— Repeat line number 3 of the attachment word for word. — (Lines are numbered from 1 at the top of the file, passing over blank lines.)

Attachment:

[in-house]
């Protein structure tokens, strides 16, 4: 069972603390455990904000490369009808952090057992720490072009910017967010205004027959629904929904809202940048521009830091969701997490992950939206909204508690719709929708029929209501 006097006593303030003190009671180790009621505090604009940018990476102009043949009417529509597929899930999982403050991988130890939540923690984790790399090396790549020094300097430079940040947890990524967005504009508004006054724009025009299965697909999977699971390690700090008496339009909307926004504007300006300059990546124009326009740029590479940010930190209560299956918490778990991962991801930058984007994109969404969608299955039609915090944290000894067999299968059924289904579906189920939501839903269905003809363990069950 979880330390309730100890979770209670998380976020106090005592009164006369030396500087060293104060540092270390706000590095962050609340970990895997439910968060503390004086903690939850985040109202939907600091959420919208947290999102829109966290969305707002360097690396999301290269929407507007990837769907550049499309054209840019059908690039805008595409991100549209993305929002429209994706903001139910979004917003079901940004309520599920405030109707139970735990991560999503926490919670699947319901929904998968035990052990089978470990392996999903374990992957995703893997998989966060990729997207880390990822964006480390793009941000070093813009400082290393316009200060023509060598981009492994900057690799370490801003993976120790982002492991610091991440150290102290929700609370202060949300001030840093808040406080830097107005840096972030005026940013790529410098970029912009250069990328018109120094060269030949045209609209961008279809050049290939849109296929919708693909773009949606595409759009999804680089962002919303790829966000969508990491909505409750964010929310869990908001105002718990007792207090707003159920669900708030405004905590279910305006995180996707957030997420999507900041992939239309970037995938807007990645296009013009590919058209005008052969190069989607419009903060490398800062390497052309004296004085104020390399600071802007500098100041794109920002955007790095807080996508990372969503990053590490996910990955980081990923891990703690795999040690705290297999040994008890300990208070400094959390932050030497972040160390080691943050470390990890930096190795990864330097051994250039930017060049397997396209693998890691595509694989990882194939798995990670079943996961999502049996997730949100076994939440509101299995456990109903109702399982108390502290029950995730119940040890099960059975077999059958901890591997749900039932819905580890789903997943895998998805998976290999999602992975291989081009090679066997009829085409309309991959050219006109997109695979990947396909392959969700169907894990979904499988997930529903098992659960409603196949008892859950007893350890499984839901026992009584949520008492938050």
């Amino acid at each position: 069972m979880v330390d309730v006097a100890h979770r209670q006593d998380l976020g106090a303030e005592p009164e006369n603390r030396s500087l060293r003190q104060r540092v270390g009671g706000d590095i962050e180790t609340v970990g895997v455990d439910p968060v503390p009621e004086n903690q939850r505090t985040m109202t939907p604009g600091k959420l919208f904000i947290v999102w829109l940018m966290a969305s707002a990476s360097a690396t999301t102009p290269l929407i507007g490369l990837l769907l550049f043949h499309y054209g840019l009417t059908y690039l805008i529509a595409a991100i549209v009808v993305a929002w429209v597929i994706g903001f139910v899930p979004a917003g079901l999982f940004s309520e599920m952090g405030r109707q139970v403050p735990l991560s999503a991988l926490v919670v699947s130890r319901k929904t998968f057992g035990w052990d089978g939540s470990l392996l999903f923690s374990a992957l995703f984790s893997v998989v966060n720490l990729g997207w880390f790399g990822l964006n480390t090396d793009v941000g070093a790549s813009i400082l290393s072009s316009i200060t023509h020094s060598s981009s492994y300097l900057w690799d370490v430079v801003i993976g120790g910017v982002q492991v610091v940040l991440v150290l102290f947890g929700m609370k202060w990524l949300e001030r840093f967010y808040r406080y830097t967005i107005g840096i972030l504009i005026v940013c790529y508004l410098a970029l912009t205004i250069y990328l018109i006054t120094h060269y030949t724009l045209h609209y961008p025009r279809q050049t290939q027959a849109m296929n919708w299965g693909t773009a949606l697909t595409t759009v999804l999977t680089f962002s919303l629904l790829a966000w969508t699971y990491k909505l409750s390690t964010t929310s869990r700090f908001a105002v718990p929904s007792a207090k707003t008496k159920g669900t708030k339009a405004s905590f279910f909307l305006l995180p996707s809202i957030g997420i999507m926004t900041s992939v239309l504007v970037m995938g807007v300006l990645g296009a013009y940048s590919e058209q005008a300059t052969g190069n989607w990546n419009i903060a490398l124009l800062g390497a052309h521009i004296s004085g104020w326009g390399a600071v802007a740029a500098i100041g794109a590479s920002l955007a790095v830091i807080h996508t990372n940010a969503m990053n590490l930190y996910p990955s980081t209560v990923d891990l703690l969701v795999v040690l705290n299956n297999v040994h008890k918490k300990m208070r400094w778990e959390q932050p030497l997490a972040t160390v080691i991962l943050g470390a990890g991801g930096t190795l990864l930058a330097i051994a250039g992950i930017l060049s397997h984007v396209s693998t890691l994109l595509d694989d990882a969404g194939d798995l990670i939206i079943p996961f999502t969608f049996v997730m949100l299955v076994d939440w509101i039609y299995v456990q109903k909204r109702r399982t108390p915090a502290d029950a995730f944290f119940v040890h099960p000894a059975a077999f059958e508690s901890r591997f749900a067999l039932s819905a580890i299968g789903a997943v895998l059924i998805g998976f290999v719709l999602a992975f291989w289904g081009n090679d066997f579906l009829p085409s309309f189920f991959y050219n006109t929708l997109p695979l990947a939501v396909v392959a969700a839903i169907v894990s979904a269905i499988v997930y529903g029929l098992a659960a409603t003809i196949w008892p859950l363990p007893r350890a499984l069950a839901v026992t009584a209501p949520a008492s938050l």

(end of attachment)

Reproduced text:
């Amino acid at each position: 069972m979880v330390d309730v006097a100890h979770r209670q006593d998380l976020g106090a303030e005592p009164e006369n603390r030396s500087l060293r003190q104060r540092v270390g009671g706000d590095i962050e180790t609340v970990g895997v455990d439910p968060v503390p009621e004086n903690q939850r505090t985040m109202t939907p604009g600091k959420l919208f904000i947290v999102w829109l940018m966290a969305s707002a990476s360097a690396t999301t102009p290269l929407i507007g490369l990837l769907l550049f043949h499309y054209g840019l009417t059908y690039l805008i529509a595409a991100i549209v009808v993305a929002w429209v597929i994706g903001f139910v899930p979004a917003g079901l999982f940004s309520e599920m952090g405030r109707q139970v403050p735990l991560s999503a991988l926490v919670v699947s130890r319901k929904t998968f057992g035990w052990d089978g939540s470990l392996l999903f923690s374990a992957l995703f984790s893997v998989v966060n720490l990729g997207w880390f790399g990822l964006n480390t090396d793009v941000g070093a790549s813009i400082l290393s072009s316009i200060t023509h020094s060598s981009s492994y300097l900057w690799d370490v430079v801003i993976g120790g910017v982002q492991v610091v940040l991440v150290l102290f947890g929700m609370k202060w990524l949300e001030r840093f967010y808040r406080y830097t967005i107005g840096i972030l504009i005026v940013c790529y508004l410098a970029l912009t205004i250069y990328l018109i006054t120094h060269y030949t724009l045209h609209y961008p025009r279809q050049t290939q027959a849109m296929n919708w299965g693909t773009a949606l697909t595409t759009v999804l999977t680089f962002s919303l629904l790829a966000w969508t699971y990491k909505l409750s390690t964010t929310s869990r700090f908001a105002v718990p929904s007792a207090k707003t008496k159920g669900t708030k339009a405004s905590f279910f909307l305006l995180p996707s809202i957030g997420i999507m926004t900041s992939v239309l504007v970037m995938g807007v300006l990645g296009a013009y940048s590919e058209q005008a300059t052969g190069n989607w990546n419009i903060a490398l124009l800062g390497a052309h521009i004296s004085g104020w326009g390399a600071v802007a740029a500098i100041g794109a590479s920002l955007a790095v830091i807080h996508t990372n940010a969503m990053n590490l930190y996910p990955s980081t209560v990923d891990l703690l969701v795999v040690l705290n299956n297999v040994h008890k918490k300990m208070r400094w778990e959390q932050p030497l997490a972040t160390v080691i991962l943050g470390a990890g991801g930096t190795l990864l930058a330097i051994a250039g992950i930017l060049s397997h984007v396209s693998t890691l994109l595509d694989d990882a969404g194939d798995l990670i939206i079943p996961f999502t969608f049996v997730m949100l299955v076994d939440w509101i039609y299995v456990q109903k909204r109702r399982t108390p915090a502290d029950a995730f944290f119940v040890h099960p000894a059975a077999f059958e508690s901890r591997f749900a067999l039932s819905a580890i299968g789903a997943v895998l059924i998805g998976f290999v719709l999602a992975f291989w289904g081009n090679d066997f579906l009829p085409s309309f189920f991959y050219n006109t929708l997109p695979l990947a939501v396909v392959a969700a839903i169907v894990s979904a269905i499988v997930y529903g029929l098992a659960a409603t003809i196949w008892p859950l363990p007893r350890a499984l069950a839901v026992t009584a209501p949520a008492s938050l």